CF Goes To Poland (Part 5: Krakow To Gatwick & The Journey Home)

Picking up from CF Goes To Poland (Part 4: Aushwitz-Berinkau), today I’m finishing this little mini travel blog series with my last couple hours in Krakow, a brief stint in Horley, United Kingdom, and a short reflection on this somewhat impulsive solo-trip.

Wawel Castle. One of the most historically and culturally significant places in all of Poland. Originally built for King Casimir III the Great who reigned in 1333-1370.
Potato Pancakes, Beef Goulash and Potato Dumplings.

On my last full day in Krakow I was a little torn between wanting to spend a little more time in Old Krakow and wanted to branch out a little bit. Earlier in the week I had been on Google Maps and noticed a massive green space just outside of the main part of the city – I wasn’t at all sure what it was, a park or trails or maybe just a big old field of nothing, but I made a point to start heading towards it that afternoon.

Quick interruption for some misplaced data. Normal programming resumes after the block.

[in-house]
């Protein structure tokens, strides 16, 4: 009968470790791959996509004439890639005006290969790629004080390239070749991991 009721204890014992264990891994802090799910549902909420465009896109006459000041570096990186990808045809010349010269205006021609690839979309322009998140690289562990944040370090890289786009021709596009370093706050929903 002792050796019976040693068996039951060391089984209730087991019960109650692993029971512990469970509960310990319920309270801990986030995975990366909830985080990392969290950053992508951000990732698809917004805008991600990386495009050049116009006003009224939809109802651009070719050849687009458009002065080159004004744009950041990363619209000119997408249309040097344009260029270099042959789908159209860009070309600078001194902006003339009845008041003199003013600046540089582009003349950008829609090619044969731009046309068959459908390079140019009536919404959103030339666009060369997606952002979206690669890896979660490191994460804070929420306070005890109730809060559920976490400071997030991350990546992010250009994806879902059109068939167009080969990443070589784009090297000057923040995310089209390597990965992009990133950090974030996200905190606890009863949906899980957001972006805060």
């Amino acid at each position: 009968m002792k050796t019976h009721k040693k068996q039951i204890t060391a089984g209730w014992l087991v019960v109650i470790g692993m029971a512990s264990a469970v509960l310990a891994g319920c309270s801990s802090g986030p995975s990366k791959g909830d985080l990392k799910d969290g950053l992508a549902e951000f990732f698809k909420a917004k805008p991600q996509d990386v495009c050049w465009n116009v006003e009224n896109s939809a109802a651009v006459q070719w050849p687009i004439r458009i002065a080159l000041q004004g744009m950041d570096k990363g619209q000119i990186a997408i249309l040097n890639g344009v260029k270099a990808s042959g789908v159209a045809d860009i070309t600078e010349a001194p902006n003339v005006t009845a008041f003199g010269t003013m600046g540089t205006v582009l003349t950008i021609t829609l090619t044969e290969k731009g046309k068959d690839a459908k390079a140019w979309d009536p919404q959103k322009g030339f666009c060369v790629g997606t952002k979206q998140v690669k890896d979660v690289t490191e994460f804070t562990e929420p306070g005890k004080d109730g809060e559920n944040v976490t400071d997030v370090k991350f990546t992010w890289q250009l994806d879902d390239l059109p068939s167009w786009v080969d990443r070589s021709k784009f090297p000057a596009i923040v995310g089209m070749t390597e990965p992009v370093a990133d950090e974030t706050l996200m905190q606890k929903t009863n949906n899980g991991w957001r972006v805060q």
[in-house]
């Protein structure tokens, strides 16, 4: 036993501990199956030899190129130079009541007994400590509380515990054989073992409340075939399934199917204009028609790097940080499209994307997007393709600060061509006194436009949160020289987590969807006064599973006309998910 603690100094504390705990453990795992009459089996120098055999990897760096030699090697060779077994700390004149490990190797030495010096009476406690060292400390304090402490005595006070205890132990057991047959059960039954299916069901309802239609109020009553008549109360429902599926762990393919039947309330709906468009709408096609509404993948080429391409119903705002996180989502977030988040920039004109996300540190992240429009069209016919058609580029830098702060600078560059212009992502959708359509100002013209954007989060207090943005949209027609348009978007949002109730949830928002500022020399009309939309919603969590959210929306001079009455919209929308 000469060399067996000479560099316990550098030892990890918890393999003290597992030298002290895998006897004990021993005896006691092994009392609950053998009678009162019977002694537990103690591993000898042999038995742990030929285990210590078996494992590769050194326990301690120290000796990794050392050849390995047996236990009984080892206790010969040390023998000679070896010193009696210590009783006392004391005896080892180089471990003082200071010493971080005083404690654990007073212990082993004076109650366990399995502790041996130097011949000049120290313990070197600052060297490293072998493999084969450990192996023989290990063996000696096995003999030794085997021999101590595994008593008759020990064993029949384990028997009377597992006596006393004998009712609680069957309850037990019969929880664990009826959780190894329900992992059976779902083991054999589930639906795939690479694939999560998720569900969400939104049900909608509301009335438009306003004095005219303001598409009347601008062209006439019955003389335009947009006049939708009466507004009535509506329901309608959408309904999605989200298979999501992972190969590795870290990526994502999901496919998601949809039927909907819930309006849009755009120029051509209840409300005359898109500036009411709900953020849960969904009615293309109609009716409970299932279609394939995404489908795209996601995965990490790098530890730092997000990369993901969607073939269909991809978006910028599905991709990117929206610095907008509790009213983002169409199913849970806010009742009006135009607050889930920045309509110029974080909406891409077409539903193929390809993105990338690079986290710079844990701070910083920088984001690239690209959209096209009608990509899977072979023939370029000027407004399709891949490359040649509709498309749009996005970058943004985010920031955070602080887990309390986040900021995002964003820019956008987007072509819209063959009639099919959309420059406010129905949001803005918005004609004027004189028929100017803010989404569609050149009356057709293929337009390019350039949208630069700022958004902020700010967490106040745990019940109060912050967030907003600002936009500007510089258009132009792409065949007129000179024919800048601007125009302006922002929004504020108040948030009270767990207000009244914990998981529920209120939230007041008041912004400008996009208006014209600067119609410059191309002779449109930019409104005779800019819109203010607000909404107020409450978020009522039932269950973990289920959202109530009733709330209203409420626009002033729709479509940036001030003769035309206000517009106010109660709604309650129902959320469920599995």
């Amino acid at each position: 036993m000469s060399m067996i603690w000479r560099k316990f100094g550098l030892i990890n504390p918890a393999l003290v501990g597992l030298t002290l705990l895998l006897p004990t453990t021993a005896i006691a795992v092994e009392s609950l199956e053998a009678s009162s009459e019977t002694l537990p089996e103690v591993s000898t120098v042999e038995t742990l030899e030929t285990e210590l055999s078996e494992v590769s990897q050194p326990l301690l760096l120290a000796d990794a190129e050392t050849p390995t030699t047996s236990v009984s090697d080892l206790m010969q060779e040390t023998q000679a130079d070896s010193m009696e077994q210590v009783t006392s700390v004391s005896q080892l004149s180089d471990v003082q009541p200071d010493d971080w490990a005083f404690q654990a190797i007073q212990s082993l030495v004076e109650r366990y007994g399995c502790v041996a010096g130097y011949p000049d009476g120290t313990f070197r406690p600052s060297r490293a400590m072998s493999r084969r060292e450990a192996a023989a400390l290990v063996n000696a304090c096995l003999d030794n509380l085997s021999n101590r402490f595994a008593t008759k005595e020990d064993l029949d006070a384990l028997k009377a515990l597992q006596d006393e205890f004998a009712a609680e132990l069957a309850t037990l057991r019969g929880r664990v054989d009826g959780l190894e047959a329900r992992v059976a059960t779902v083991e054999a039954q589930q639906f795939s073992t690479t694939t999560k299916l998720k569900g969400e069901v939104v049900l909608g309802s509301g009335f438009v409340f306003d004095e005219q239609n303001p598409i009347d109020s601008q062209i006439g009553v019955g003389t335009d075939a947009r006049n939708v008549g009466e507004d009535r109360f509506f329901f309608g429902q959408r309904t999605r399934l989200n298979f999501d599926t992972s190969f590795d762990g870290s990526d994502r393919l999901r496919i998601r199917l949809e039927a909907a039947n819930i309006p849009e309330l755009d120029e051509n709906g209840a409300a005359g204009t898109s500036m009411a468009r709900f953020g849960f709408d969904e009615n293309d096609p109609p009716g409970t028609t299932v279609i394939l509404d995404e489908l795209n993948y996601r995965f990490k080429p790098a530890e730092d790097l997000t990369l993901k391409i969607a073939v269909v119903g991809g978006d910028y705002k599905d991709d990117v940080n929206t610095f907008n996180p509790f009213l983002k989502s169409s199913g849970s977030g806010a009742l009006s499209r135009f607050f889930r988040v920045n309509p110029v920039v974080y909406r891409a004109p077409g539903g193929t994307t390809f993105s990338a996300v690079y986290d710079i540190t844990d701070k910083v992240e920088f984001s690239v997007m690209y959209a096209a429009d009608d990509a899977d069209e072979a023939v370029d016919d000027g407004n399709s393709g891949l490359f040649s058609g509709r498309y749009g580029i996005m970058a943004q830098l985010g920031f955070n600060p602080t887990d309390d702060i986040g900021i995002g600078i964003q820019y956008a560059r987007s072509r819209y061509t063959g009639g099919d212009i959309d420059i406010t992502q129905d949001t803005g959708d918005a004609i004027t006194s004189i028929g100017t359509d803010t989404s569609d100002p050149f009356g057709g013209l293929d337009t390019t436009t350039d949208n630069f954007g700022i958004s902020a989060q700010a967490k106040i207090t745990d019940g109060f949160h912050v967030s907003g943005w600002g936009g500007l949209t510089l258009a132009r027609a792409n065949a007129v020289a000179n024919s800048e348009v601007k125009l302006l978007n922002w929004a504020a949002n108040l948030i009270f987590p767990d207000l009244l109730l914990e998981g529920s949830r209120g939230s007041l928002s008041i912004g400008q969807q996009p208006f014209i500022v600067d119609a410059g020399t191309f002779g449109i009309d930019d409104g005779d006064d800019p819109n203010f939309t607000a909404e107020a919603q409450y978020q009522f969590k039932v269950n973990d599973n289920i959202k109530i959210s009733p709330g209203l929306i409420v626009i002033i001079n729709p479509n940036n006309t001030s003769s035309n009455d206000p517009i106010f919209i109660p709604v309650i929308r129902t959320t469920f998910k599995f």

I don’t really like to over-research my trips too much, which is why I sometimes head to places like this with such limited information. I’m not usually too fussed about the details ahead of time, instead I’d rather just walk and wander and see where it takes me. Sometimes this doesn’t work in my favour and I wind up an hour away wondering why I am wherever it is I am, but in this case it was well worth it.

On the way to the green space.
The green space.
In the park.

After a short trek through a big open field of nothingness, I wound up in a big park – that’s what was on the map. It has a massive trail system through a forest inside it that I for sure could have spent a couple hours wandering around in.

Bits of old buildings. Not sure what it used to be but it looked really cool.